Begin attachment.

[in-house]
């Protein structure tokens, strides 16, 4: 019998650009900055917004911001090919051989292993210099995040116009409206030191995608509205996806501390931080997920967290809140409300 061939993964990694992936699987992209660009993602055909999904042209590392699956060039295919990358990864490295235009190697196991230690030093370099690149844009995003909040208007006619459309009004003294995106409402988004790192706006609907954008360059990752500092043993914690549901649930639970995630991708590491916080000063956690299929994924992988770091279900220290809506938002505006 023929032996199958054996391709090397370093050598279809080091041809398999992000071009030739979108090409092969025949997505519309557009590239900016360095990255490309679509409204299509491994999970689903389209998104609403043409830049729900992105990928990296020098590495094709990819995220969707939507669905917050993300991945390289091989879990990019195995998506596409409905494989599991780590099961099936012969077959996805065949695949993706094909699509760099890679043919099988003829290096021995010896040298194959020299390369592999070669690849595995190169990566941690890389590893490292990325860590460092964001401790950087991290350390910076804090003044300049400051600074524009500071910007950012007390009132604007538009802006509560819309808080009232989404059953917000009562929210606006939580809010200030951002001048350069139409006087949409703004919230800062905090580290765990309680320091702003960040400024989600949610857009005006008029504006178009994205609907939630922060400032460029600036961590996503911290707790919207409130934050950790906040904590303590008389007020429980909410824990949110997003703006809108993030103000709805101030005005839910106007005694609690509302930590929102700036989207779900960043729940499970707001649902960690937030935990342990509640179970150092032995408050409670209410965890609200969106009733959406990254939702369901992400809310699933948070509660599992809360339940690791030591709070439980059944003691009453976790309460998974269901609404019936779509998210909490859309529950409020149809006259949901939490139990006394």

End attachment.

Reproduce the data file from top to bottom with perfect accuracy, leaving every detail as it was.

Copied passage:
[in-house]
């Protein structure tokens, strides 16, 4: 019998650009900055917004911001090919051989292993210099995040116009409206030191995608509205996806501390931080997920967290809140409300 061939993964990694992936699987992209660009993602055909999904042209590392699956060039295919990358990864490295235009190697196991230690030093370099690149844009995003909040208007006619459309009004003294995106409402988004790192706006609907954008360059990752500092043993914690549901649930639970995630991708590491916080000063956690299929994924992988770091279900220290809506938002505006 023929032996199958054996391709090397370093050598279809080091041809398999992000071009030739979108090409092969025949997505519309557009590239900016360095990255490309679509409204299509491994999970689903389209998104609403043409830049729900992105990928990296020098590495094709990819995220969707939507669905917050993300991945390289091989879990990019195995998506596409409905494989599991780590099961099936012969077959996805065949695949993706094909699509760099890679043919099988003829290096021995010896040298194959020299390369592999070669690849595995190169990566941690890389590893490292990325860590460092964001401790950087991290350390910076804090003044300049400051600074524009500071910007950012007390009132604007538009802006509560819309808080009232989404059953917000009562929210606006939580809010200030951002001048350069139409006087949409703004919230800062905090580290765990309680320091702003960040400024989600949610857009005006008029504006178009994205609907939630922060400032460029600036961590996503911290707790919207409130934050950790906040904590303590008389007020429980909410824990949110997003703006809108993030103000709805101030005005839910106007005694609690509302930590929102700036989207779900960043729940499970707001649902960690937030935990342990509640179970150092032995408050409670209410965890609200969106009733959406990254939702369901992400809310699933948070509660599992809360339940690791030591709070439980059944003691009453976790309460998974269901609404019936779509998210909490859309529950409020149809006259949901939490139990006394």